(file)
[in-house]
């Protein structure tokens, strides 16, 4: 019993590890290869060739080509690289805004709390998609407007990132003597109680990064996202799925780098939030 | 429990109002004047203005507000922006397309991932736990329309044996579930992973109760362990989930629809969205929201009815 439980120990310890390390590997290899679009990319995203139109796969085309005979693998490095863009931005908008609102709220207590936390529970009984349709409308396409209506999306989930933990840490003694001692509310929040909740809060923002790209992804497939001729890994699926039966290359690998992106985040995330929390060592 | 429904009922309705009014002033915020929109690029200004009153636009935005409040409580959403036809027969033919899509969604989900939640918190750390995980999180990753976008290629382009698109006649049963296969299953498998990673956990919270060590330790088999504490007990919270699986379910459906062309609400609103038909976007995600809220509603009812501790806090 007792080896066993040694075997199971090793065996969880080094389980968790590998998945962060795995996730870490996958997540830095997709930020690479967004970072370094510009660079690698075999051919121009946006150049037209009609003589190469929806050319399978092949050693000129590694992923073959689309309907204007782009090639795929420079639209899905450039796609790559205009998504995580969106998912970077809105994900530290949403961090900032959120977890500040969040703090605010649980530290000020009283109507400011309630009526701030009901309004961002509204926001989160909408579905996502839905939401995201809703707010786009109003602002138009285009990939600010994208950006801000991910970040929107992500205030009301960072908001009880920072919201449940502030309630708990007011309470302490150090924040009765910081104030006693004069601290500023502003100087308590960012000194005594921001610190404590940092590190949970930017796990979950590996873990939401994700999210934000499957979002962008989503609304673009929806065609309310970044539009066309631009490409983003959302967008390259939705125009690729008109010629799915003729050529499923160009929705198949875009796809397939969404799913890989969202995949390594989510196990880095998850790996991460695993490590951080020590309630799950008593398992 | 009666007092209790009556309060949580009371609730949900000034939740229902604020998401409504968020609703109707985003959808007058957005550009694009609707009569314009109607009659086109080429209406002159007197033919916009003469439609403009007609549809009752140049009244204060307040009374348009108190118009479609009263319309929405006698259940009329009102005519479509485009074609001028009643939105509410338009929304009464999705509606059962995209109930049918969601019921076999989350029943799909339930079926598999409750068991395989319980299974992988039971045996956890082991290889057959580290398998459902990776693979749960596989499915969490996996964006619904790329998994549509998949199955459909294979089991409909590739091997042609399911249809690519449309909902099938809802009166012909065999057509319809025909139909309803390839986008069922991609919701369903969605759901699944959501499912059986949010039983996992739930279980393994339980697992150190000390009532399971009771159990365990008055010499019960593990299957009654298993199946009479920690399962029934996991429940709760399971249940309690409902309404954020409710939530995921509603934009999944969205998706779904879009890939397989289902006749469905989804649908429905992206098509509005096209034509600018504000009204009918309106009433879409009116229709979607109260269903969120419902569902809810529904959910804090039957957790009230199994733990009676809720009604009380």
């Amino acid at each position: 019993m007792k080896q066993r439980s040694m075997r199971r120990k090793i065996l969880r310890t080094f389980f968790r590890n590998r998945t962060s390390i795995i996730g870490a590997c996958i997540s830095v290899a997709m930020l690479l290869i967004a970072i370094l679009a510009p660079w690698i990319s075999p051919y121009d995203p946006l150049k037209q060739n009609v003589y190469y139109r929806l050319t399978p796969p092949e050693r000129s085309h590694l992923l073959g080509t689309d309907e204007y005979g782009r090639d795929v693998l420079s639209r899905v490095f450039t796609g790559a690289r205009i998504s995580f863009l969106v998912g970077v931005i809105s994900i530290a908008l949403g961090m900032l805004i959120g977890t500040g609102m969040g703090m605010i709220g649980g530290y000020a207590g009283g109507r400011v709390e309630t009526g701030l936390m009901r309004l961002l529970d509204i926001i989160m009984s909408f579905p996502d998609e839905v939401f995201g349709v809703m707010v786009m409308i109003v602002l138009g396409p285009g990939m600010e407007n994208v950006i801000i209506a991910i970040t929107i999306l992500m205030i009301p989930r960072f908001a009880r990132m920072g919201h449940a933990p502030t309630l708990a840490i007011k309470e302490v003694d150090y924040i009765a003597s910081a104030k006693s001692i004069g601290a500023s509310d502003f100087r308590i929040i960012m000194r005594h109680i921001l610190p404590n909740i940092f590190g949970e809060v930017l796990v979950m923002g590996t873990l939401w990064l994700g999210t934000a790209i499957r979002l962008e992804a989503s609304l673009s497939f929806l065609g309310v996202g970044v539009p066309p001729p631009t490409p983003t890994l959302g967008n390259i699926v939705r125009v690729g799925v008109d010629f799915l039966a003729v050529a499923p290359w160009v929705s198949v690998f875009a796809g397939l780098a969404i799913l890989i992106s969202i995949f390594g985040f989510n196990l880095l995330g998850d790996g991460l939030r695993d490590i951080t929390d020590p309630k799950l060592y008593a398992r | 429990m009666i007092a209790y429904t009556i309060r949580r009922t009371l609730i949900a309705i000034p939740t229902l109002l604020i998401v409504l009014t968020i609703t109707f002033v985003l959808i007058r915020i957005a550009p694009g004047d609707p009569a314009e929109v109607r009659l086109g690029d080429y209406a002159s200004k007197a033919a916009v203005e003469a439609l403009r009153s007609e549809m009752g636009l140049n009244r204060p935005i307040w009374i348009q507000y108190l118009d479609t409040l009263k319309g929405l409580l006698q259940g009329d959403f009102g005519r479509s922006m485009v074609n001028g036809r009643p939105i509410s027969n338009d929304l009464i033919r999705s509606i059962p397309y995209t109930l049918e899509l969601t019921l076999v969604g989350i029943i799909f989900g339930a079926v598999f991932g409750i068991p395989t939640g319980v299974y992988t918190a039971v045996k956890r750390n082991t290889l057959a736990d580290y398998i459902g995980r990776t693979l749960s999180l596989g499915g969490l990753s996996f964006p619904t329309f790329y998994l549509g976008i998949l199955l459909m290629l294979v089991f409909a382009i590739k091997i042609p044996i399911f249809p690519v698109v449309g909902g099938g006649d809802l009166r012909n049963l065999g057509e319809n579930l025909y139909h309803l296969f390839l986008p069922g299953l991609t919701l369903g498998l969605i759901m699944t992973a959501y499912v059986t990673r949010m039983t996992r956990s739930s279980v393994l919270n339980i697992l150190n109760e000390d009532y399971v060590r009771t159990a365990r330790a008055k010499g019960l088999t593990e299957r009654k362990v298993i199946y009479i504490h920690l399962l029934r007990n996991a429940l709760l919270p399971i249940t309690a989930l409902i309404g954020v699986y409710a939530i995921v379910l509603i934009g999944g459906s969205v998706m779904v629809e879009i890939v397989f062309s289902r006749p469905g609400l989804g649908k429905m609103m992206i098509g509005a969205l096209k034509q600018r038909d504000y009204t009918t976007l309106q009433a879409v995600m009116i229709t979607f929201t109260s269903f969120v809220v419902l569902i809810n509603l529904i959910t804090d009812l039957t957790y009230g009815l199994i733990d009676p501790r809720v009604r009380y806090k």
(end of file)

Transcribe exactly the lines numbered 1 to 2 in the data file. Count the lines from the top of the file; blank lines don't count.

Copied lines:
[in-house]
């Protein structure tokens, strides 16, 4: 019993590890290869060739080509690289805004709390998609407007990132003597109680990064996202799925780098939030 | 429990109002004047203005507000922006397309991932736990329309044996579930992973109760362990989930629809969205929201009815 439980120990310890390390590997290899679009990319995203139109796969085309005979693998490095863009931005908008609102709220207590936390529970009984349709409308396409209506999306989930933990840490003694001692509310929040909740809060923002790209992804497939001729890994699926039966290359690998992106985040995330929390060592 | 429904009922309705009014002033915020929109690029200004009153636009935005409040409580959403036809027969033919899509969604989900939640918190750390995980999180990753976008290629382009698109006649049963296969299953498998990673956990919270060590330790088999504490007990919270699986379910459906062309609400609103038909976007995600809220509603009812501790806090 007792080896066993040694075997199971090793065996969880080094389980968790590998998945962060795995996730870490996958997540830095997709930020690479967004970072370094510009660079690698075999051919121009946006150049037209009609003589190469929806050319399978092949050693000129590694992923073959689309309907204007782009090639795929420079639209899905450039796609790559205009998504995580969106998912970077809105994900530290949403961090900032959120977890500040969040703090605010649980530290000020009283109507400011309630009526701030009901309004961002509204926001989160909408579905996502839905939401995201809703707010786009109003602002138009285009990939600010994208950006801000991910970040929107992500205030009301960072908001009880920072919201449940502030309630708990007011309470302490150090924040009765910081104030006693004069601290500023502003100087308590960012000194005594921001610190404590940092590190949970930017796990979950590996873990939401994700999210934000499957979002962008989503609304673009929806065609309310970044539009066309631009490409983003959302967008390259939705125009690729008109010629799915003729050529499923160009929705198949875009796809397939969404799913890989969202995949390594989510196990880095998850790996991460695993490590951080020590309630799950008593398992 | 009666007092209790009556309060949580009371609730949900000034939740229902604020998401409504968020609703109707985003959808007058957005550009694009609707009569314009109607009659086109080429209406002159007197033919916009003469439609403009007609549809009752140049009244204060307040009374348009108190118009479609009263319309929405006698259940009329009102005519479509485009074609001028009643939105509410338009929304009464999705509606059962995209109930049918969601019921076999989350029943799909339930079926598999409750068991395989319980299974992988039971045996956890082991290889057959580290398998459902990776693979749960596989499915969490996996964006619904790329998994549509998949199955459909294979089991409909590739091997042609399911249809690519449309909902099938809802009166012909065999057509319809025909139909309803390839986008069922991609919701369903969605759901699944959501499912059986949010039983996992739930279980393994339980697992150190000390009532399971009771159990365990008055010499019960593990299957009654298993199946009479920690399962029934996991429940709760399971249940309690409902309404954020409710939530995921509603934009999944969205998706779904879009890939397989289902006749469905989804649908429905992206098509509005096209034509600018504000009204009918309106009433879409009116229709979607109260269903969120419902569902809810529904959910804090039957957790009230199994733990009676809720009604009380």